The public has never been made aware of the proposed smoke management system, nor the rail operator’s rejection of it.

Fairfax has independently obtained numerous consultants’ reports and briefing notes that reveal divided expert opinion on whether the system was needed.

If a train was stuck between stations, a ventilation system could provide air to at least one end of the train, potentially giving passengers an escape, as well as an entry point for rescuers.

A briefing paper prepared for the December 2001 Rail Infrastructure Corporation board meeting, when it decided not to build the system, said: ”It is not disputed that if a major fire occurred in the city underground [or detonation of an incendiary device as tested in the 1997 … exercise] the consequences are potentially catastrophic. In addition, the provision of a smoke management system would not eliminate this risk but only [probably] alter the consequences.”

Professor Dix praised RailCorp for numerous safety improvements to the stations and tunnels but they remain dangerously overcrowded and there are other hazards – for instance wooden escalator stairs at Wynyard station.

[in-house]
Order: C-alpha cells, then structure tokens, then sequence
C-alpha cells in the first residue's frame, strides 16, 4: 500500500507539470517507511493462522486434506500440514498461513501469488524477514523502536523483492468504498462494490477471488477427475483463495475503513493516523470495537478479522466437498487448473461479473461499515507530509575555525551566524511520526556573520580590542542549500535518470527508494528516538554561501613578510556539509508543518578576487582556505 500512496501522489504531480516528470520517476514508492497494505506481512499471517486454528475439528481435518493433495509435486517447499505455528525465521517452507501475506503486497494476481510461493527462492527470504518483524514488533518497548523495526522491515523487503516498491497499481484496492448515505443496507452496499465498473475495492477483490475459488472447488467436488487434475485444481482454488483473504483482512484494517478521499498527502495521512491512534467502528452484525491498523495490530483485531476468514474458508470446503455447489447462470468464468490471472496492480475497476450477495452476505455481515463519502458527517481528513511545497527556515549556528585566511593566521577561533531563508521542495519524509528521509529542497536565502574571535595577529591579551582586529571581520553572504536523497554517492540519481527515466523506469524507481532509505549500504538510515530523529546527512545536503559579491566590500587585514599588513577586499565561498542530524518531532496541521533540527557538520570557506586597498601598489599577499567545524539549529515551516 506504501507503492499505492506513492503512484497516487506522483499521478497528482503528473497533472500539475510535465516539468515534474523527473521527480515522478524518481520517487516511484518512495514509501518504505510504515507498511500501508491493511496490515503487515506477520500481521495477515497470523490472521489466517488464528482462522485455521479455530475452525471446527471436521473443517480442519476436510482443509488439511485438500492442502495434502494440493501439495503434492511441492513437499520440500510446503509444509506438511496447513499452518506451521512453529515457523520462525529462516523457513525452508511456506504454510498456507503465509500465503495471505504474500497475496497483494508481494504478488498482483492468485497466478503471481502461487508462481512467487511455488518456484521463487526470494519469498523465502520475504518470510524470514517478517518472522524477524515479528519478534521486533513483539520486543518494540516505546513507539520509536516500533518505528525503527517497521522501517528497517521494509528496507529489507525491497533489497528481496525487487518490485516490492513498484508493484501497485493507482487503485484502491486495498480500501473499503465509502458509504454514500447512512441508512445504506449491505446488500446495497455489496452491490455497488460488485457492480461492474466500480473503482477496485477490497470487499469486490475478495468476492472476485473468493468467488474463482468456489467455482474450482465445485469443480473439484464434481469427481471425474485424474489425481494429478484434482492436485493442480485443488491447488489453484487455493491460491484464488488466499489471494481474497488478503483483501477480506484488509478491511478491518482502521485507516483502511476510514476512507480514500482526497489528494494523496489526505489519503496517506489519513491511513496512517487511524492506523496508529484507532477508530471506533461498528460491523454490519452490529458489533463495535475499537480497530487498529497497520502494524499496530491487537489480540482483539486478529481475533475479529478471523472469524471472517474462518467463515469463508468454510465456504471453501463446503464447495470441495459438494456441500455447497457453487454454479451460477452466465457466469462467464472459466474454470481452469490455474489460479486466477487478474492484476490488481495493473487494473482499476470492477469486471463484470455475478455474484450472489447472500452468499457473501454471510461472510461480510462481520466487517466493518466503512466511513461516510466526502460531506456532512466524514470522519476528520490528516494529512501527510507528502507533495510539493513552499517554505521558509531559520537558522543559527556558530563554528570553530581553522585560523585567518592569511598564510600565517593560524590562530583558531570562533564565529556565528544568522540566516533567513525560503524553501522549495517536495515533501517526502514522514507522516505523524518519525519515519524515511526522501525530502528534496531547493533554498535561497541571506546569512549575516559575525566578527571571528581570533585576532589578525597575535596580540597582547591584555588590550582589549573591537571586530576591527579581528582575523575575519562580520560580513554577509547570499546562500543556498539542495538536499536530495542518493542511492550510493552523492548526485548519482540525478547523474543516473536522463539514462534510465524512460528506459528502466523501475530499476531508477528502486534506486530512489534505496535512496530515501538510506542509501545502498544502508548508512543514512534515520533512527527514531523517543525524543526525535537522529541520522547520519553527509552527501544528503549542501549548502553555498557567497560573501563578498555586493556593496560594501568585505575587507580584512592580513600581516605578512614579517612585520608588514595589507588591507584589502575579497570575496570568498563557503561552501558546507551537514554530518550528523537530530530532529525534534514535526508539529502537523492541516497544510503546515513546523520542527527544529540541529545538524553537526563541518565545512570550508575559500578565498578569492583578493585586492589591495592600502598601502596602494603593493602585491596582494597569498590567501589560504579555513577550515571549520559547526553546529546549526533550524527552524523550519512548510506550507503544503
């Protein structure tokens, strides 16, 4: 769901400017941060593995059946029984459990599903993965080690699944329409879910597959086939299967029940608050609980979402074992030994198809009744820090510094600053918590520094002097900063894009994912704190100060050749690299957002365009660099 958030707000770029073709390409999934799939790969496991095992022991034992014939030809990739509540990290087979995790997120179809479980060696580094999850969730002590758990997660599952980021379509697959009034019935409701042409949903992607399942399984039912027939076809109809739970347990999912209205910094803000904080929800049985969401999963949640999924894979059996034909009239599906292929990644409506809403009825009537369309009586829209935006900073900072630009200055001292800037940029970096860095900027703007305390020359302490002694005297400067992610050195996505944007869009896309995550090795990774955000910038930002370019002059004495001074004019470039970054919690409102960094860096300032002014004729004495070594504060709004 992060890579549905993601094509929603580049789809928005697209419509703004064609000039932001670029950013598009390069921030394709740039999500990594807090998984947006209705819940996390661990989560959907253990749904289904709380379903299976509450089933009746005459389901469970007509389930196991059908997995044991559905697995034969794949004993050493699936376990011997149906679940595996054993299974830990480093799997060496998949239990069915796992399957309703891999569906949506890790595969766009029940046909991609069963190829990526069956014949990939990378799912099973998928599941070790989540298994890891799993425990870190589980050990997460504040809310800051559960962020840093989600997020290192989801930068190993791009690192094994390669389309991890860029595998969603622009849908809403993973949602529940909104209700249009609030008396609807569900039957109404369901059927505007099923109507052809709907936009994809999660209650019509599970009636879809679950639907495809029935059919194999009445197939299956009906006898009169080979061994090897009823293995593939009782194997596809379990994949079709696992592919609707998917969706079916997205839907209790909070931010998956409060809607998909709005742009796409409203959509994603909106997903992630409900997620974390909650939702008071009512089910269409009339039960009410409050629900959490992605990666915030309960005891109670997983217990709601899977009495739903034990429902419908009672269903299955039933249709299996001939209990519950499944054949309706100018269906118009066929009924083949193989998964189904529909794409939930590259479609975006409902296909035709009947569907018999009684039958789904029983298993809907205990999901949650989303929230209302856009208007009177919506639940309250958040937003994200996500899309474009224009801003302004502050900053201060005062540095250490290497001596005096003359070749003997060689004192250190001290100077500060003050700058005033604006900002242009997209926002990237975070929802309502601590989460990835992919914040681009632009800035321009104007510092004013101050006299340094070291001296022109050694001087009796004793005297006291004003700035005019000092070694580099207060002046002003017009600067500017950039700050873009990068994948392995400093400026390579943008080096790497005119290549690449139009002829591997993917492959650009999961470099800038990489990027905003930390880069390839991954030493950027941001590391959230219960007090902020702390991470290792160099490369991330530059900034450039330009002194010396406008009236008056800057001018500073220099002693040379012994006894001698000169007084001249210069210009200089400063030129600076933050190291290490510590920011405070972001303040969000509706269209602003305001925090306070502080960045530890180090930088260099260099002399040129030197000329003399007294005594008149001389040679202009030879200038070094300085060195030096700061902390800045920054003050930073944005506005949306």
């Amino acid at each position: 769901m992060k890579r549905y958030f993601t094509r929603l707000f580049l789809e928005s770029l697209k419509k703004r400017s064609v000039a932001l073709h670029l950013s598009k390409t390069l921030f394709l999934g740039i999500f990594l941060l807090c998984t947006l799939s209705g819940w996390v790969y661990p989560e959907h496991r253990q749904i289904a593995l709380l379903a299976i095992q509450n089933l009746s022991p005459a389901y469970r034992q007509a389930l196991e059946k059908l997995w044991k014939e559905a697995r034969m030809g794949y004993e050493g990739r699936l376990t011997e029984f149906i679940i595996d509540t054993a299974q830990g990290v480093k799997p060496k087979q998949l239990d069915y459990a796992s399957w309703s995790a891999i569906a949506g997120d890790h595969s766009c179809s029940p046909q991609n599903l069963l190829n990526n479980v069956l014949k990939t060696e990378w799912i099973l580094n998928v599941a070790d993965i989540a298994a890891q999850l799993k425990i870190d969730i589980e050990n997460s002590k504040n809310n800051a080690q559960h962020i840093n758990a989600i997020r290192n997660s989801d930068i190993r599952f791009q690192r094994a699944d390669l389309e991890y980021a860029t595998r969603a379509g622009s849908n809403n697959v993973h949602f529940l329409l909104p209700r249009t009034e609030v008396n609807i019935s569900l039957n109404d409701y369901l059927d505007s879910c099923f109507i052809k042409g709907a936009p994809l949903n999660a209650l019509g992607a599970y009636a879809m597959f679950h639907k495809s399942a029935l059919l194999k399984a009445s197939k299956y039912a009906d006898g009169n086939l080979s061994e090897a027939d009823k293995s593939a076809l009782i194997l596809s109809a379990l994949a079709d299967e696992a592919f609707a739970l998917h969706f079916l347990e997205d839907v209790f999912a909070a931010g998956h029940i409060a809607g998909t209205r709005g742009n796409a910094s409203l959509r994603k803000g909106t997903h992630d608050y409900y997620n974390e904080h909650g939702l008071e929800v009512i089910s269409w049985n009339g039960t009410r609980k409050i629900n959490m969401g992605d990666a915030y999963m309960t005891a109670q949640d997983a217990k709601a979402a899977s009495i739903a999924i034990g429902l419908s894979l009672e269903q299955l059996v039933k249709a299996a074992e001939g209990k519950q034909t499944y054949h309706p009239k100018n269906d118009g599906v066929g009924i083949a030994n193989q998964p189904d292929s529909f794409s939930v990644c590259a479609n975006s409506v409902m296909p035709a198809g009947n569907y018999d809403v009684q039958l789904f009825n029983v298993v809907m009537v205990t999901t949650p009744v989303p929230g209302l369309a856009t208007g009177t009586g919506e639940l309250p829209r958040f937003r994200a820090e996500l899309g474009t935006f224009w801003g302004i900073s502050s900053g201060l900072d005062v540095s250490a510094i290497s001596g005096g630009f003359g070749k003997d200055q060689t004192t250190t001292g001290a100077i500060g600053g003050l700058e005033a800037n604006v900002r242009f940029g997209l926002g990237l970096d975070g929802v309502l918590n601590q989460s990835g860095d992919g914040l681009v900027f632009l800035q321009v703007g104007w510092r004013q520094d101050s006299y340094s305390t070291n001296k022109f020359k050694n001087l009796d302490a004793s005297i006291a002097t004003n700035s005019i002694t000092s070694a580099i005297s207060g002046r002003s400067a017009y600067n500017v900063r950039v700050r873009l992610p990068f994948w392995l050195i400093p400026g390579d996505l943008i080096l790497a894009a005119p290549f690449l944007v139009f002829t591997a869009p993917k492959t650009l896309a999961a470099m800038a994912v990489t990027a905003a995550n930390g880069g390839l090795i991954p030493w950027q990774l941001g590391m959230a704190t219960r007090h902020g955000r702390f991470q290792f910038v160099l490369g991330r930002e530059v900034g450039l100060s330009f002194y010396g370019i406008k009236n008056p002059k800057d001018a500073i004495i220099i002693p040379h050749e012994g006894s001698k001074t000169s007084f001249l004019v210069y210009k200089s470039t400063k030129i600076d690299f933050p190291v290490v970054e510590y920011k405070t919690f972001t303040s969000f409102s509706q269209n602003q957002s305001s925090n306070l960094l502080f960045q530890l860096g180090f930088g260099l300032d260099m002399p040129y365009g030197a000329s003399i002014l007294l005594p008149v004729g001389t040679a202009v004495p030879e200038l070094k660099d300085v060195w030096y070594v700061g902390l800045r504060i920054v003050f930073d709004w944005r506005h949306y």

”It’s not best practice to have wooden staircases,” Professor Dix said. ”We learnt that lesson from Kings Cross,” he said, referring to the 1987 station fire in London that killed 31 people.

RailCorp is also years away from allowing passengers on most trains to open doors from the inside in an emergency. Multiple reports have argued for this. New Waratah trains allow it but older ones do not.

Transport for NSW said Millennium trains would be upgraded within months, and Oscar trains in two to three years.

The department did not say if it would consider a smoke management system. It said RailCorp performed general fire safety inspections every six months, and an internal audit in 2011 reviewed access and egress, signage and light fittings in tunnels.

Asked about the wooden escalators at Wynyard, the department said they were steel steps with hardwood cleats on the treads and they were treated with a fire retardant coating.

Upgrades of Wynyard and Town Hall stations are at least five years away according to the government’s master plan.

Transport Minister Gladys Berejiklian said: “Safety is paramount on all aspects of public safety
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One thought on “Catastrophic’ fire threat on trains

  1. Neville

    4 March, 2013

    There must be provision for passengers to open train doors
    in emergency situations. The signalling setup in ihe
    underground allows trains to advance right up to the train
    ahead, otherwise the volume of traffic could not be
    maintained. There have been many instances where passengers
    have needed to alight and walk through tunnels yo the closest
    stations in breakdowns and emergency situations.
    Ventilation should ne mandatory.